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More on the Heckman curve

David Rea writes:

A slightly more refined version of our paper on the Heckman Curve [discussed on blog last year] has been published in the Journal of Economic Surveys.

The journal will also publish a response by James Heckman, as well as a reply from us.

As you predicted, James Heckman’s critique of our work is fairly strong!

I have attached the drafts of both papers in the exchange. Heckman says that we, along with other people, have misinterpreted this aspect of his work. From our point of view it is useful to clarify that the Heckman Curve is not what many people think it is.

One of the other interesting aspects of Heckman’s critique of our paper is some strong statements about meta-analysis.

In the draft version I have attached, Heckman says ‘I also want to use this opportunity to warn readers about the dangers of the pseudoscience of meta-analysis…….meta-analysis replaces substantive rigorous comparisons of studies with arbitrary statistical procedures, ignoring potentially important aspects of how the reported effects are generated……There are numerous prior critiques of meta-analysis, see e.g. Anderson and Kichkha (2017); Feinstein (1995); Eysenck (1978). It is a lazy person’s way to evaluate and compare programs. Uncritical use of statistical meta-analysis will cause more harm than good in evaluating and guiding policy’.

These are interesting statements from one of the leaders of the economics profession, and perhaps worthy of a wider discussion? Be interested in your thoughts on the usefulness and best practice for comparing and summarising studies.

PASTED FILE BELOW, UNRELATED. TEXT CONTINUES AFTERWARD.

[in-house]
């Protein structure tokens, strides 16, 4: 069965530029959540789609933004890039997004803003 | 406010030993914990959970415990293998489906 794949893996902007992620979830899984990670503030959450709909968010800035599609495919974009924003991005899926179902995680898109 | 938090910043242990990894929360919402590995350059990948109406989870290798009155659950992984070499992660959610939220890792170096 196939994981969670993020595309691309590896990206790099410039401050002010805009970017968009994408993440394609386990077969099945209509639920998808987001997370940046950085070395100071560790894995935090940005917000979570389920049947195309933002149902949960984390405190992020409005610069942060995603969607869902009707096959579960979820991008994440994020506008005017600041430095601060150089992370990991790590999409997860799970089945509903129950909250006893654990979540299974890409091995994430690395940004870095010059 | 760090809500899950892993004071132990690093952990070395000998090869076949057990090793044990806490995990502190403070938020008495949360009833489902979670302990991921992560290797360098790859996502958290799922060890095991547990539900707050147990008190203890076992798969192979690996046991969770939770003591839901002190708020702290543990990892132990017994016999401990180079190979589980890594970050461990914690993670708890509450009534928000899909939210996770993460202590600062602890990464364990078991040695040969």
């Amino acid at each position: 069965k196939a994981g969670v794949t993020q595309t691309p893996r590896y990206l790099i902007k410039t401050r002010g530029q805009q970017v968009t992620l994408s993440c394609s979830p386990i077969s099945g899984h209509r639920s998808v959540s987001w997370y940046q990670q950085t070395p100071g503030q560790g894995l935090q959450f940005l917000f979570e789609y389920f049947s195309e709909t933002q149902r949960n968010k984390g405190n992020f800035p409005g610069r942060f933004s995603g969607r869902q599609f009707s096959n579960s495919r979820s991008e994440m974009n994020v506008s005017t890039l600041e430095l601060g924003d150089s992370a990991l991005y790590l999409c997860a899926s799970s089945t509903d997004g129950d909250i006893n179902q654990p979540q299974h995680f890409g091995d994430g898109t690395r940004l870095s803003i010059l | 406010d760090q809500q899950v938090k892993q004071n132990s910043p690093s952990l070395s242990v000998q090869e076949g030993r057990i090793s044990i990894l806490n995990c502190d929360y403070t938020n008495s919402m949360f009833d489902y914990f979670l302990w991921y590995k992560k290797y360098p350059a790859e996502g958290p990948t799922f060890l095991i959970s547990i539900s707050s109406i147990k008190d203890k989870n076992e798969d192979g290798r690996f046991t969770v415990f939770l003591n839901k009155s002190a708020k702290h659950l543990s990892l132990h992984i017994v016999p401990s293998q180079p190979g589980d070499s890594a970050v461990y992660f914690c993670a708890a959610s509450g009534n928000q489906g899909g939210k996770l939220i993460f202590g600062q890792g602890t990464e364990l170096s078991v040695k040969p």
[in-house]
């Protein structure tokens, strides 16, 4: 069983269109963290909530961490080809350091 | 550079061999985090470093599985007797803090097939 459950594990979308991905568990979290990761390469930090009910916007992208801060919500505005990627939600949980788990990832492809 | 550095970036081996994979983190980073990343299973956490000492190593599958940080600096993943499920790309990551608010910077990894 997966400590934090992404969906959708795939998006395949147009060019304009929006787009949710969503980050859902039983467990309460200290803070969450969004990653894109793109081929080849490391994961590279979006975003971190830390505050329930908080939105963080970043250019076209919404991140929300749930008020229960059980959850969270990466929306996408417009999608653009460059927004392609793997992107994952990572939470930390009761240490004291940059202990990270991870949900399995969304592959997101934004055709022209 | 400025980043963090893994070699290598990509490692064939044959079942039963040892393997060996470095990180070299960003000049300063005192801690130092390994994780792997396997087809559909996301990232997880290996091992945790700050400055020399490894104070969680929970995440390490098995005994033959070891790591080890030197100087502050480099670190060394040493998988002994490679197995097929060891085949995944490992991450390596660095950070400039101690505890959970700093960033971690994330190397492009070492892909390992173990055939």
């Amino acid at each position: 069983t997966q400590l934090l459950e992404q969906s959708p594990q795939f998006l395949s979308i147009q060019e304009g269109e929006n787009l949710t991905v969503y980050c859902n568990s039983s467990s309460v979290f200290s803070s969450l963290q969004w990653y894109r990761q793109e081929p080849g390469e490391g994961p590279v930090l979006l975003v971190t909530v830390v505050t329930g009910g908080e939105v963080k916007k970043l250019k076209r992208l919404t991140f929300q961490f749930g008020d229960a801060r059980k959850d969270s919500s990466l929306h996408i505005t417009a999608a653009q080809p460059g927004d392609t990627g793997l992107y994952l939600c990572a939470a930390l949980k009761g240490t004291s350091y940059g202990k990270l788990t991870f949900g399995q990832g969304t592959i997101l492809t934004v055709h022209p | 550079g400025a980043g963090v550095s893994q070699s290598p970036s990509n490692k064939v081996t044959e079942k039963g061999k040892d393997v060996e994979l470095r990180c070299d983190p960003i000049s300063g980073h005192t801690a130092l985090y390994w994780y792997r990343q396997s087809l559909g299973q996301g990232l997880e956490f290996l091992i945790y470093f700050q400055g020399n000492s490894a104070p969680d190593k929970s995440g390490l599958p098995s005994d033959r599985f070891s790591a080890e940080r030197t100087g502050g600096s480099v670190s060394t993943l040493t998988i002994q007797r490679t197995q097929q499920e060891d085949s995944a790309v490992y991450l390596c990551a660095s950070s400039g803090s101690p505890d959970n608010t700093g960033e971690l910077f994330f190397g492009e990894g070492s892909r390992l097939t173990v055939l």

I agree with Heckman that we should not in general trust meta-analysis of published results to give us a good estimate of a treatment effects. Published results are biased in so many ways! File drawer is the least of the problems; I’m much more worried about selection bias within studies, which leads to implausible results such as the claim of 42% higher earnings from early childhood interventions (for discussion, see section 2.1 of this paper).

The thing that bugs me is that Heckman is slamming meta-analysis but then accepting obviously biased estimates from individual studies. He’s routinely using statistical methods that overstate effect sizes.

Also amusing that one of the experts Heckman cites is Eysenck.

Anyway, good to see Heckman taking a stance against pseudoscience. That’s a start. We’ll take allies wherever we can find them.


  1. Michael Weissman says:

    I know we’re supposed to minimize ad hominem arguments, but 2/3 being Feinstein and Eysenck? Let’s all go smoke a few packs while we ponder their wisdom about evaluating data.

  2. Adede says:

    I find it ironic that Eysenk was a critic of meta-analyses, and now the implausible results of one of his ridiculous papers is messing up modern meta-analyses. Revenge from beyond the grave?

  3. For purposes of evaluating a single article, it might be useful to catalogue the biases within it. I did that occasionally with the international relations articles, as I was taking critical thinking and logic courses also. I was on the fence though of how to use the cataloguing of biases to forge better theorization and therefore forge better policies. There are assumptions made that are so entrenched axiomatically, some of which are patently a-contextual and false. It is frustrating to engage others b/c to dislodge false assumptions may require therapeutic skills. Seriously. Experts thrive on argumentation and binariness.

    • I think that David Kennedy, Harvard Law School, sets out a useful framework for evaluating the sociology of expertise within different fields. His book A World of Struggle; How Power, Law, and Expertise Shape the Global Political Economy. His other book, The Dark Side of Virtue is a masterpiece. Worth reading.

      One of the disheartening features on Twitter is that some experts seem to discount the observations of the public, even excluding them b/c they see themselves as the primary gatekeepers of the epistemic environment. That’s fine. After going through the grind of a PHD, one should get some return. Respect and Prestige are fine ambitions. But as we see arrogance and condescension are unbecoming and frankly silly. And worse when it is patently obvious that an expert is constantly framing their tweets to elicit adulation.

  4. Matt Skaggs says: